Ethical Egoism Essay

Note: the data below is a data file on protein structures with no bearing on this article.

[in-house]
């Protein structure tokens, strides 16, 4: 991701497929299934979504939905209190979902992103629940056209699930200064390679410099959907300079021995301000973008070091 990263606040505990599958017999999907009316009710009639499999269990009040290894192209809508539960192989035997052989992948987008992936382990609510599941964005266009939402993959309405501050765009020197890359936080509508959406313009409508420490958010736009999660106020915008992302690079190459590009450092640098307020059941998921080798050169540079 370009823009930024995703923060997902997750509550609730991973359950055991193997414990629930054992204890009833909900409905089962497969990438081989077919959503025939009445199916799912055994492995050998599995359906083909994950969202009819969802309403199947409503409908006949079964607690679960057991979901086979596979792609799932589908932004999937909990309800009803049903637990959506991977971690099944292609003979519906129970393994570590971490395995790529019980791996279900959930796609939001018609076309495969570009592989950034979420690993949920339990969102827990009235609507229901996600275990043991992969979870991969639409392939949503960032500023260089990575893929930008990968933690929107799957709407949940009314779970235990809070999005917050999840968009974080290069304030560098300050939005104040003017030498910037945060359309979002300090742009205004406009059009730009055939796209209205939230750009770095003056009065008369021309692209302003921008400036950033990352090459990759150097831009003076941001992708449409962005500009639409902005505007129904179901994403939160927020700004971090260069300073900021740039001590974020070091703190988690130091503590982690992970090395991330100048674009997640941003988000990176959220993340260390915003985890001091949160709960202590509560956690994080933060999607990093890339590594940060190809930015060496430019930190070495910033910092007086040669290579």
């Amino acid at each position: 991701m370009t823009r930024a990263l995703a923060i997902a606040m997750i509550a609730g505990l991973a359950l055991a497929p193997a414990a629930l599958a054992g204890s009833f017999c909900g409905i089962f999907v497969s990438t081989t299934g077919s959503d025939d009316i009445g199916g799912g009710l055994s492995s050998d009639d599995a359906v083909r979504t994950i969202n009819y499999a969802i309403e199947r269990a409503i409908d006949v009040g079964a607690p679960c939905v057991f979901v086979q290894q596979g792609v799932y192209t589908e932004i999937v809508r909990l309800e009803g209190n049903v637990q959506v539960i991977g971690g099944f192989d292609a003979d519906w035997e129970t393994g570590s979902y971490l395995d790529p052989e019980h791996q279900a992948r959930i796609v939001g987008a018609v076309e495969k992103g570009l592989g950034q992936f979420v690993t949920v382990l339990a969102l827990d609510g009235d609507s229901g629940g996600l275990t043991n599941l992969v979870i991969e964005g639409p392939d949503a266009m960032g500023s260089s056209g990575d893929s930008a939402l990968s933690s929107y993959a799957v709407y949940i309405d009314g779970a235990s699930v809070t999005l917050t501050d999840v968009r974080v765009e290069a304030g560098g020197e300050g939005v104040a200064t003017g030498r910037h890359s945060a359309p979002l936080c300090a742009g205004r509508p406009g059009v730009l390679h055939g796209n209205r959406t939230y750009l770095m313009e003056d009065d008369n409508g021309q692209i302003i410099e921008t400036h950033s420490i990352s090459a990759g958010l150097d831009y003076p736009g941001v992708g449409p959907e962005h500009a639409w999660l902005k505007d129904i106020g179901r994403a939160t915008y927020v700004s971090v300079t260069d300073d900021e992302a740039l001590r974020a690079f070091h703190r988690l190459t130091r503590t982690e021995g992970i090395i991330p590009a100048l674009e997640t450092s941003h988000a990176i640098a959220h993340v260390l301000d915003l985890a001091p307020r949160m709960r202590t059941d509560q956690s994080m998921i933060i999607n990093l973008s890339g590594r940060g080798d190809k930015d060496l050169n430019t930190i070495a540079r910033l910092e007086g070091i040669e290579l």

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The concept of ethical egoism was first introduced by Henry Sidgwick in his The Methods of Ethics. Ethical egoism is a normative theory that focuses only on maximizing individual pleasure. All people should act for their own self-interest. Ethical egoism can be divided is other categories, including psychological, universal, and individual. Psychological egoism is the belief that humans are naturally selfish. While ethical egoism is about how people should act, psychological egoism is about how people do act. Ethical egoism is a branch of normative ethics. This theory states that people act and are motivated by their own interests and desires. We only have one duty, and it is to ourselves. Since people don’t exactly know what others want, we should not try to please them. Instead, we should focus on pleasing ourselves. It is always moral to promote one’s own needs. Advocates of ethical egoism believe that the good of the individual triumphs the good of a society. The opposite of this would be altruism, which only seeks to maximize the good of others, not yourself. The morality of our actions depends on how it will affect other individuals. An altruistic person is selfless and cares for the welfare of others. Psychological egoism is a branch of ethical egoism. It is the theory that states that humans naturally desire to act in their own self-interest. It is in our genes to act this way. Humans are naturally selfish individuals. When people choose to help others, they only do it for personal gain. We act to increase our own good or benefit. The difference between ethical and physiological egoism is that in ethical egoism, we have a choice to act selfish and we should choose to. In psychological egoism, we naturally act selfish. Universal egoism is another branch. It is the universal doctrine that each individual should act in his or her own best interest.

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